# Section B: Practice Problems Multi-digit Multiplication

## Section Summary

Details

In this section, we learned to multiply factors whose products are greater than 100, using different representations and strategies to do so.

When working with multi-digit factors, it helps to decompose them by place value before multiplying. For example, to find , we can decompose the 5,342 into its expanded form, , and then use a diagram or an algorithm to help us multiply.

In both the diagram and the algorithm, the 20,000, 1,200, 160, and 8 are called the partial products. They are the result of multiplying each decomposed part of 5,342 by 4.

We can do the same to multiply a two-digit number by another two-digit number. For example, here are two ways to find . The 31 is decomposed into and 15 is decomposed into .

## Problem 1 (Lesson 5)

Mai has a sheet of stickers with 23 rows and 8 stickers in each row.

1. Does Mai have more or less than 100 stickers? Explain your reasoning.

2. Find how many stickers Mai has. Explain or show your reasoning.

## Problem 2 (Lesson 6)

Find the value of . Use a diagram if it is helpful.

## Problem 3 (Lesson 7)

1. Use the diagram to find the value of .

2. Find the value of .

## Problem 4 (Lesson 8)

1. Use the diagram to find the value of .

2. Would this diagram be helpful to find the value of ? Explain your reasoning.

## Problem 5 (Lesson 9)

The diagram and calculations show two ways for finding the value of .

1. How does each part of the vertical calculation relate to the diagram?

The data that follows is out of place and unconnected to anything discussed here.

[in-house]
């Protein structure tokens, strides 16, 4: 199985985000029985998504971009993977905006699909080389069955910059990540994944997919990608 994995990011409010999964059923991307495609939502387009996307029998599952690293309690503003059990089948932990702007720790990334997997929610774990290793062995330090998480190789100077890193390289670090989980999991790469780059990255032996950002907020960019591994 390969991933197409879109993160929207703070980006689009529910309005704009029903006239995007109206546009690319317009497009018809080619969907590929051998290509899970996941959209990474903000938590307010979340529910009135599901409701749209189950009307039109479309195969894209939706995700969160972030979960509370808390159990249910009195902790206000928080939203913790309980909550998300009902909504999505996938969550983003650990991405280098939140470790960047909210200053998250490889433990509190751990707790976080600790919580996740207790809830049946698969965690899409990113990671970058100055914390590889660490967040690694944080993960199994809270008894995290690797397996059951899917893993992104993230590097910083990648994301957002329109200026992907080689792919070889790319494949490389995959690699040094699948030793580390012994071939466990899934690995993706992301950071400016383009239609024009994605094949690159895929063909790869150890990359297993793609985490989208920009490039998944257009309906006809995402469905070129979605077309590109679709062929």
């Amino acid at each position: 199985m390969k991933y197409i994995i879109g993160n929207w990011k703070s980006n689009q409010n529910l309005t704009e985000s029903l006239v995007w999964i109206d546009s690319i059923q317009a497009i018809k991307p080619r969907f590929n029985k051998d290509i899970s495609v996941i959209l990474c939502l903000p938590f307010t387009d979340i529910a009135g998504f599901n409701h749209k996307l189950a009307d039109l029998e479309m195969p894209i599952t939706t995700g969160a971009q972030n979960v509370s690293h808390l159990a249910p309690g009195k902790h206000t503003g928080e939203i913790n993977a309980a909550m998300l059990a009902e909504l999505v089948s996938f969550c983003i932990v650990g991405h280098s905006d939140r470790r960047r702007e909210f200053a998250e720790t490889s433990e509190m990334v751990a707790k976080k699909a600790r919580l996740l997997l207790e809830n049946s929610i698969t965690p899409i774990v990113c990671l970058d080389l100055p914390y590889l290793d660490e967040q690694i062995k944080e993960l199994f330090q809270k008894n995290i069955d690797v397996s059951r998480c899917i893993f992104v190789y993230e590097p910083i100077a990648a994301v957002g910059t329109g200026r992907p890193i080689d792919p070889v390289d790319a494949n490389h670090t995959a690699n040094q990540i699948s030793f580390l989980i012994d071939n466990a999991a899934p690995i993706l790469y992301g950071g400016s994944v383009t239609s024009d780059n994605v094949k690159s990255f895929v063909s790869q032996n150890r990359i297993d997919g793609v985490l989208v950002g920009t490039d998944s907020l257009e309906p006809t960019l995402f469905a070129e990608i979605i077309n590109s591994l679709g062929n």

2. Find the value of using a method of your choice.

## Problem 6 (Lesson 10)

Here is an incomplete calculation that uses partial products of .

1. Write multiplication expressions that the numbers 15, 180, 200, and 2,400 each represent. Then, find the value of .

2. Find the value of the product .

## Problem 7 (Lesson 11)

Here is how Elena calculated the value of .

1. Where does the 9 in Elena’s calculation come from? What about the 6?

2. Where do the 2 and the 1 in calculation come from?

3. Use Elena’s method to find the value of .

## Problem 8 (Lesson 12)

There are 4,218 students in school district A. School district B has 3 times as many students as school district A. How many students are in school district B? Explain or show your reasoning.

## Problem 9 (Exploration)

Clare was double checking her answers for some products. Without doing the computation again, she knew that these answers were incorrect. How might Clare have known?

## Problem 10 (Exploration)

Here is Mai’s strategy to find the value of .